The Midrash (Vayikra Rabba 17:6) states the following tradition. The above verse implies a blessing for the house owner, within the unpleasantness of tzaraat. For the Emorites hid their valuables in the walls of their homes to prevent them from falling into the hands of the conquering Israelites. The enforced removal of parts of the walls, or the entire destruction of the house, would release those hidden treasures.
Two questions present themselves.
Firstly, the texts that deal with tzaraat in people and garments are brought together. The separate section on tzaraat in houses follows only later on. Why are the three types of tzaraat not presented in the same section? What is special about the tzaraat of homes which merits a special part in the Torah?
Secondly, how does one understand the Midrashic tradition which states that the house-owner may be rewarded with hidden treasure? For, as stated above, tzaraat is a sign of moral deficiency. According to the Midrash (Vayikra Rabba 17:2), the reason that all the contents of the house are to be removed before the Priest (Cohen) inspects is not just to prevent their contamination if the house is declared impure. It brings an additional reason – it is a corrective for the selfishness that brought about the tzaraat in the first place. As R. Zev Leff writes in Shiurei Bina, selfish people often pretend that they possess less than they really do in order to avoid a situation where they will be required to lend others their possessions, or contribute to some worthy cause. Having to remove all ones possessions in public causes acute embarrassment and helps to atone for and correct lack of generosity. Why does the Torah, according to the Midrash, imply that the selfish will be rewarded?
One basic principle towards answering these questions has already been incorporated within the second question above. It is found in the Talmud (Arachin 16a) which states that tzaraat finds itself in houses just because of the meanness of the owner!
The Chida expands this idea. The reason the Torah introduces the section of tzaraat on houses with ‘when you come into the land of Canaan’ is because it was only then that the Israelites began to settle down – after having been constantly on the move during the previous forty years. Once people live in security, they may begin to place their trust in their wealth and property. They forget that the Land belongs to the Almighty and that we are His tenants (25:23). Thus when this section opens up with the words: “I give you this land as an inheritance,” it means that I gave it to you on My terms – you received it out of My generosity, and you shall likewise show generosity to others. Having failed to do so, “I will put the plague of tzaraat in (your) homes…”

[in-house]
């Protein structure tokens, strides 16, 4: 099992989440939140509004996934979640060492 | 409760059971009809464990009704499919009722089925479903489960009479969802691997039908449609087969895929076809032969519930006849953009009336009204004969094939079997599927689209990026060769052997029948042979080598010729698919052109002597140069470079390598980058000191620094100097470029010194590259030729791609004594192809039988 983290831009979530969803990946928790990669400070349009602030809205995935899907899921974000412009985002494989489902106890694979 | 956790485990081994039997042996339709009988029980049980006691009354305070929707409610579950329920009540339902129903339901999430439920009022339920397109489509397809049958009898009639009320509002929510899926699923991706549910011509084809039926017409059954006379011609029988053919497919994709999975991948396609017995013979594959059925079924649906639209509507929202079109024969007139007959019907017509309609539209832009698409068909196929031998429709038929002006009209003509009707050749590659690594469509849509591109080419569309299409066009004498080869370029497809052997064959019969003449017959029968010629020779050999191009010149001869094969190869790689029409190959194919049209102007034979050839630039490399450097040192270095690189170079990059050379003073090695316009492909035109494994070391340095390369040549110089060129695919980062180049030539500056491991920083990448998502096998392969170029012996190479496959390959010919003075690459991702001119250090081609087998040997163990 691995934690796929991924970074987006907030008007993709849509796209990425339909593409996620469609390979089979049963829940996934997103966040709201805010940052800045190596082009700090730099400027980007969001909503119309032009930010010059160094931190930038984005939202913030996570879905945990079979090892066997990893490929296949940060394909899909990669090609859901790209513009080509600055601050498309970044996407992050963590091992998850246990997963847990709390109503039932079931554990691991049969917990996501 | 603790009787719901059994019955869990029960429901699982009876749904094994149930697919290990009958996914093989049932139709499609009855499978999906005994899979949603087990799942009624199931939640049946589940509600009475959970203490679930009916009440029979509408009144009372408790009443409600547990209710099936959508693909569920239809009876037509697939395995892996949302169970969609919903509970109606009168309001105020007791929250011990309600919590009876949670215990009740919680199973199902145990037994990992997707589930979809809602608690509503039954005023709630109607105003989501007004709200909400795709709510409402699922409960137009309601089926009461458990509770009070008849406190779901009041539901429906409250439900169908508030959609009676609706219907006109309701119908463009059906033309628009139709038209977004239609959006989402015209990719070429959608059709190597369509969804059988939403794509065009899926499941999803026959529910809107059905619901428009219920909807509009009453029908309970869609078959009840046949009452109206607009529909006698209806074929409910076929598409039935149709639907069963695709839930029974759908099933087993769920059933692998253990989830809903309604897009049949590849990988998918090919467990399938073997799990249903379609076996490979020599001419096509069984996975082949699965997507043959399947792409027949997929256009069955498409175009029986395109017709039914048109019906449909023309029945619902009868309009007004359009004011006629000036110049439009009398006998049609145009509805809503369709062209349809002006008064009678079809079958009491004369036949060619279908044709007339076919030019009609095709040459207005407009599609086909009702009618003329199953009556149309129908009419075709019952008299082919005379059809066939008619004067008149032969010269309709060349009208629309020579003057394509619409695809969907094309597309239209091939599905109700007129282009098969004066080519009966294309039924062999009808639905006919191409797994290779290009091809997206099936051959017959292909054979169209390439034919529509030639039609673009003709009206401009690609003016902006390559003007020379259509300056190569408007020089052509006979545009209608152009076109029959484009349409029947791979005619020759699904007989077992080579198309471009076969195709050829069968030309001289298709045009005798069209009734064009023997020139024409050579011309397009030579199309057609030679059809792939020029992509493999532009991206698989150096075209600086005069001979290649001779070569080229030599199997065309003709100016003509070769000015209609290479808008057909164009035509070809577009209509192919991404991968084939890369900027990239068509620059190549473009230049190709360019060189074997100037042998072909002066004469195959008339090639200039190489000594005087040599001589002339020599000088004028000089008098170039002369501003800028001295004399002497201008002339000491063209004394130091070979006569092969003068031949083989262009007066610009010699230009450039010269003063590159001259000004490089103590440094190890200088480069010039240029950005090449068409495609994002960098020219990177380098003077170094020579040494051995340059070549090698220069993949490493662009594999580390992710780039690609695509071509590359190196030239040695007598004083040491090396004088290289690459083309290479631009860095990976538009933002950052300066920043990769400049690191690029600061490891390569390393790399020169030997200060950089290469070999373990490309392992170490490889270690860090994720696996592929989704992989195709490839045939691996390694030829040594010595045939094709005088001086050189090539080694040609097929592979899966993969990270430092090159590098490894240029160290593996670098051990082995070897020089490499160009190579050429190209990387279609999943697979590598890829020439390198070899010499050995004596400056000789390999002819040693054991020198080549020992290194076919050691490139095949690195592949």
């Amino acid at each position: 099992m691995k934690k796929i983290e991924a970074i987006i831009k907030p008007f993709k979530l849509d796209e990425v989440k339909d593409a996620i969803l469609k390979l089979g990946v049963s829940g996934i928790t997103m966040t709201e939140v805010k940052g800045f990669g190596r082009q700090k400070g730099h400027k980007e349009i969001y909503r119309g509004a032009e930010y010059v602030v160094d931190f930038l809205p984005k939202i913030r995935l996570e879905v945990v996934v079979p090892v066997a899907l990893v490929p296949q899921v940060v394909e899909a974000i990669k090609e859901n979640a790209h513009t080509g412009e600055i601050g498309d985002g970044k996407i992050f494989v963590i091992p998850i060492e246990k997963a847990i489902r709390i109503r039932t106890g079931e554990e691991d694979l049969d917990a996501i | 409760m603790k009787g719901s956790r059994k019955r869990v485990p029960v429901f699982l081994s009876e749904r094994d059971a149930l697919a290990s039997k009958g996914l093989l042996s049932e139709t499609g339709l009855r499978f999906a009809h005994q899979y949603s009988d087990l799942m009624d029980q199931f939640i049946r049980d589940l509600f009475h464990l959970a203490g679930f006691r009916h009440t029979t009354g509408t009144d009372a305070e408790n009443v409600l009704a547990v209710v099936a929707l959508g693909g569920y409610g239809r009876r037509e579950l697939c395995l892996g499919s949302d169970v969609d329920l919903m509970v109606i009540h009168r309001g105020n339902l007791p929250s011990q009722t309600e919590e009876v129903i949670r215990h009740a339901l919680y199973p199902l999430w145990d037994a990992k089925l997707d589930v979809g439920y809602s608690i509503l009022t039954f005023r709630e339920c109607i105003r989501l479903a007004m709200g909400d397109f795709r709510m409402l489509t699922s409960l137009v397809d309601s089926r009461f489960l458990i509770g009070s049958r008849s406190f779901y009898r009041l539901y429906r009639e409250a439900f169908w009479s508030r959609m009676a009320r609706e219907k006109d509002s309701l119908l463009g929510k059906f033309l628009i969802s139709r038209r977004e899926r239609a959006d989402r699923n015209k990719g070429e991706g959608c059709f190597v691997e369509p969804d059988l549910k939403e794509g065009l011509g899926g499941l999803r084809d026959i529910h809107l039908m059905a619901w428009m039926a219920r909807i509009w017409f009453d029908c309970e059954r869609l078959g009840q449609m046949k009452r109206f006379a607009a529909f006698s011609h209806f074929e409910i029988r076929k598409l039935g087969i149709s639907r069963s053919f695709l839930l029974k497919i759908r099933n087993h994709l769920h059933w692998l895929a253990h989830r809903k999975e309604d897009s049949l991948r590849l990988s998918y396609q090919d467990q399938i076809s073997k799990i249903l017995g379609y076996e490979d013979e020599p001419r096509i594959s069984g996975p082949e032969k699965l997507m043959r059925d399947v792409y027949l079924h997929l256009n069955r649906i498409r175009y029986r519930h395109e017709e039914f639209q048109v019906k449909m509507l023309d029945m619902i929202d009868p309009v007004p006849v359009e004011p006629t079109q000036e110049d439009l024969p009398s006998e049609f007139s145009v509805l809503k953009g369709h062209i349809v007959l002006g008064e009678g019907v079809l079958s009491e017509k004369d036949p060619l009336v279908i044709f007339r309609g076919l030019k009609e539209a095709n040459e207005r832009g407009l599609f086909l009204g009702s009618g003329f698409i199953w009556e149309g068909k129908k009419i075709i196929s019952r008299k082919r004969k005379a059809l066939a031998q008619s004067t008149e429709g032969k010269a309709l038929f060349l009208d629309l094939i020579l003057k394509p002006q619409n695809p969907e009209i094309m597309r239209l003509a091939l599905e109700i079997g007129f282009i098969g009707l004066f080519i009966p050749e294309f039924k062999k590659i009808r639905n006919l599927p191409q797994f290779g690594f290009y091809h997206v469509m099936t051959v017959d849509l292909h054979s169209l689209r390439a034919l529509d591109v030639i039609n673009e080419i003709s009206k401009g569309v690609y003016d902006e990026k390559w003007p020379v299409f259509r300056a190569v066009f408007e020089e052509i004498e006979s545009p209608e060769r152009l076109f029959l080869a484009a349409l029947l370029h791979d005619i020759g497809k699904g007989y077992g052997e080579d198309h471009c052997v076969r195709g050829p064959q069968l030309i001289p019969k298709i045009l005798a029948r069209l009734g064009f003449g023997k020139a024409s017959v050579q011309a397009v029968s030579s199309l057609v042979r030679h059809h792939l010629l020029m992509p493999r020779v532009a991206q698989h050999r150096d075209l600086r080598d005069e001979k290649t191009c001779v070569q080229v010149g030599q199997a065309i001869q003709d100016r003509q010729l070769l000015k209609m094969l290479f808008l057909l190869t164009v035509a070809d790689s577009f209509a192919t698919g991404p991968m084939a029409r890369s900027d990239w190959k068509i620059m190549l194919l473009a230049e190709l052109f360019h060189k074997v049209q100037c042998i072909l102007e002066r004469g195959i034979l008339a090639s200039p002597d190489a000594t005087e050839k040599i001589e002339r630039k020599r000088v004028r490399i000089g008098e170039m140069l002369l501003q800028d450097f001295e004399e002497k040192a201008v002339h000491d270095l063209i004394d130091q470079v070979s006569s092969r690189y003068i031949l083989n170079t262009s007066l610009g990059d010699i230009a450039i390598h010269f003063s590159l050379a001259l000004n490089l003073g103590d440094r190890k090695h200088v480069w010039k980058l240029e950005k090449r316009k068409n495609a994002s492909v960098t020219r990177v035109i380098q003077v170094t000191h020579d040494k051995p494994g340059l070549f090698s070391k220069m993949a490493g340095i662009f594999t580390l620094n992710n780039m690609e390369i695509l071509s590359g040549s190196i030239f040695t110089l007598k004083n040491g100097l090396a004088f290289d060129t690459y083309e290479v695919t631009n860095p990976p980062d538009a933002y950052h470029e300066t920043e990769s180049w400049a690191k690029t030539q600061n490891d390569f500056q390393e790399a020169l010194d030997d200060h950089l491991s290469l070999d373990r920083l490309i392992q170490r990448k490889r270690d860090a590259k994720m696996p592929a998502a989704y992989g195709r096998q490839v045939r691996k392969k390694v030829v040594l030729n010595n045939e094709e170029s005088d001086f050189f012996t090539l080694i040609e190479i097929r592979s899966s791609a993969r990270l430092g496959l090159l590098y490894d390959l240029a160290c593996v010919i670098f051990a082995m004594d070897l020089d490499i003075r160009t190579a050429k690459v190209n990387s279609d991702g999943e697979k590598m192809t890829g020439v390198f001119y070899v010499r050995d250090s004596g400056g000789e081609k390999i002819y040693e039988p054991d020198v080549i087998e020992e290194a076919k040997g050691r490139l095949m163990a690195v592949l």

However, the Torah states that when the Almighty chastises His people, He does not act harshly in the first instance, but “as a father chastises his son” (Deut. 8:5) – with love, with positive correction, and with experiences from which he can learn the correct path.
The Torah does not object to wealth, but it does imply guidelines as to how that wealth should be used. One person, whose large-scale tzedaka (support of worthy causes) is well known, put it this way. “Money is like fertilizer – pile it up in one place and it does no good. Spread it around and it works wonders!”
So the first stage ordained by the Torah, in dealing with this form of tzaraat, implemented positive correction for the stingy and mean house-owner. Firstly he had to remove all the moveable items out of his home. Having to take them out of his house and seeing his own home without a stick of furniture inside gives him a glimpse of what it is like to live in a home where people are in real need.
If the plague does indeed spread, he is required to remove the section of the wall that contains tzaraat. R. Zeev Zechariah Breuer (Siach Hashulchan, p. 119) suggest that having to knock such a new ‘window’ is a symbol and a lesson that his home should be open to those who genuinely need him.
The treasures found in the stonework of the house have yet another lesson to teach. When a person finds the wealth that was left by the vanquished nations within the very fabric of the house, G-d is in effect saying to him, “It is I, the Almighty, who supplies your wealth. Do not think that by hoarding it you will be any better off that if you handle it according to the Torah guidelines.”
In support of this point a friend with a large family and a limited income told me that following. “When I starting giving maaser kesafim (one tenth of one’s income to tzedaka), I suddenly found that my financial situation became much better. Logically it should have been the reverse…”
These points therefore answer the original questions. Lashon hara (gossip) and gasut ruach (conceit) are the spiritual causes of tzaraat in people and in garments. These character traits have no place whatsoever in the Torah way of life. The Torah treats the tzaraat coming from the root cause of the desire to accumulate wealth as a separate issue. The Torah condemns gossip and slander. But the Torah does approve of generating and enjoying wealth and a high standard of living. After all, local and national economies and society’s well-being depend on individuals having capital to invest – in an honorable manner. But the Torah expects us to treat our wealth with the generosity that was characteristic of Abraham’s care and concern for the three ‘men’… And should the Israelites stray from that ideal, G-d would impose tzaraat on the home to impress the importance of caring for the needs of others on the wealthy owners.
This article is provided as part of Shema Yisrael Torah Network